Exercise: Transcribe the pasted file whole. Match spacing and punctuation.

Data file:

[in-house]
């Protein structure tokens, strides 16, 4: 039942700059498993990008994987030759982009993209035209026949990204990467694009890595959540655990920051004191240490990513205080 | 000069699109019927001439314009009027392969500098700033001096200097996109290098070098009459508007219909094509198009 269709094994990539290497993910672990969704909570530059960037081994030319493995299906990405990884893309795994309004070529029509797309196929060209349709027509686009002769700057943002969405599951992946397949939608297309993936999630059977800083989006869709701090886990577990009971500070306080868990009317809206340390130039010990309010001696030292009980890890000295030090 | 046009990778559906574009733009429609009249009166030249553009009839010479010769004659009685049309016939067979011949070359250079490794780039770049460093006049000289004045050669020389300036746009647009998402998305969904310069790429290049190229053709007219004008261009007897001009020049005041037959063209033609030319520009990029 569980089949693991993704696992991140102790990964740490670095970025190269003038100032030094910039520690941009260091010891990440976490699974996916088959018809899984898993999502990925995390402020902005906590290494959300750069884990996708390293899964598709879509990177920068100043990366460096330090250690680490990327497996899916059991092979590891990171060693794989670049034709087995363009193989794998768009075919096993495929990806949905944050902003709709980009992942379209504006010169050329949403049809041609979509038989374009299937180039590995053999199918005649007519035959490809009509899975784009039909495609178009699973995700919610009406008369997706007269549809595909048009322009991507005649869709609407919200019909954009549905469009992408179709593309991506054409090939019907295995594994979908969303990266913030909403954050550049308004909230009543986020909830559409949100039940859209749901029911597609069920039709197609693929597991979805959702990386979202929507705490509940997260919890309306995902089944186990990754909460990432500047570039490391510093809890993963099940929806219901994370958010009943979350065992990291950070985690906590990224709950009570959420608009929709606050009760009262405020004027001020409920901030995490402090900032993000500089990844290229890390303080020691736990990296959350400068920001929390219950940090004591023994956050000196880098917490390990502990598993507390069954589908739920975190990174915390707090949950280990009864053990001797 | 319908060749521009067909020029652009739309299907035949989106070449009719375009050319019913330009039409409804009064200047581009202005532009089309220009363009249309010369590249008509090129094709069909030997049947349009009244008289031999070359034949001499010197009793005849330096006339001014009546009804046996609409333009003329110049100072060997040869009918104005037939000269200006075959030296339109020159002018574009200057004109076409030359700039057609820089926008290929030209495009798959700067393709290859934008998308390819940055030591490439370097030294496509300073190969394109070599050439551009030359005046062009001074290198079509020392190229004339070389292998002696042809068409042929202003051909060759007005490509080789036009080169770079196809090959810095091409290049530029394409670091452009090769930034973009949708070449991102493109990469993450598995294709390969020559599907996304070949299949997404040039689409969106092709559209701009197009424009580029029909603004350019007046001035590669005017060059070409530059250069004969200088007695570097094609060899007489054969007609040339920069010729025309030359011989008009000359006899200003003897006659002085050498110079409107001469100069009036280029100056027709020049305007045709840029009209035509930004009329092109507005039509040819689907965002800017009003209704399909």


[in-house]
């Protein structure tokens, strides 16, 4: 039942700059498993990008994987030759982009993209035209026949990204990467694009890595959540655990920051004191240490990513205080 | 000069699109019927001439314009009027392969500098700033001096200097996109290098070098009459508007219909094509198009 269709094994990539290497993910672990969704909570530059960037081994030319493995299906990405990884893309795994309004070529029509797309196929060209349709027509686009002769700057943002969405599951992946397949939608297309993936999630059977800083989006869709701090886990577990009971500070306080868990009317809206340390130039010990309010001696030292009980890890000295030090 | 046009990778559906574009733009429609009249009166030249553009009839010479010769004659009685049309016939067979011949070359250079490794780039770049460093006049000289004045050669020389300036746009647009998402998305969904310069790429290049190229053709007219004008261009007897001009020049005041037959063209033609030319520009990029 569980089949693991993704696992991140102790990964740490670095970025190269003038100032030094910039520690941009260091010891990440976490699974996916088959018809899984898993999502990925995390402020902005906590290494959300750069884990996708390293899964598709879509990177920068100043990366460096330090250690680490990327497996899916059991092979590891990171060693794989670049034709087995363009193989794998768009075919096993495929990806949905944050902003709709980009992942379209504006010169050329949403049809041609979509038989374009299937180039590995053999199918005649007519035959490809009509899975784009039909495609178009699973995700919610009406008369997706007269549809595909048009322009991507005649869709609407919200019909954009549905469009992408179709593309991506054409090939019907295995594994979908969303990266913030909403954050550049308004909230009543986020909830559409949100039940859209749901029911597609069920039709197609693929597991979805959702990386979202929507705490509940997260919890309306995902089944186990990754909460990432500047570039490391510093809890993963099940929806219901994370958010009943979350065992990291950070985690906590990224709950009570959420608009929709606050009760009262405020004027001020409920901030995490402090900032993000500089990844290229890390303080020691736990990296959350400068920001929390219950940090004591023994956050000196880098917490390990502990598993507390069954589908739920975190990174915390707090949950280990009864053990001797 | 319908060749521009067909020029652009739309299907035949989106070449009719375009050319019913330009039409409804009064200047581009202005532009089309220009363009249309010369590249008509090129094709069909030997049947349009009244008289031999070359034949001499010197009793005849330096006339001014009546009804046996609409333009003329110049100072060997040869009918104005037939000269200006075959030296339109020159002018574009200057004109076409030359700039057609820089926008290929030209495009798959700067393709290859934008998308390819940055030591490439370097030294496509300073190969394109070599050439551009030359005046062009001074290198079509020392190229004339070389292998002696042809068409042929202003051909060759007005490509080789036009080169770079196809090959810095091409290049530029394409670091452009090769930034973009949708070449991102493109990469993450598995294709390969020559599907996304070949299949997404040039689409969106092709559209701009197009424009580029029909603004350019007046001035590669005017060059070409530059250069004969200088007695570097094609060899007489054969007609040339920069010729025309030359011989008009000359006899200003003897006659002085050498110079409107001469100069009036280029100056027709020049305007045709840029009209035509930004009329092109507005039509040819689907965002800017009003209704399909």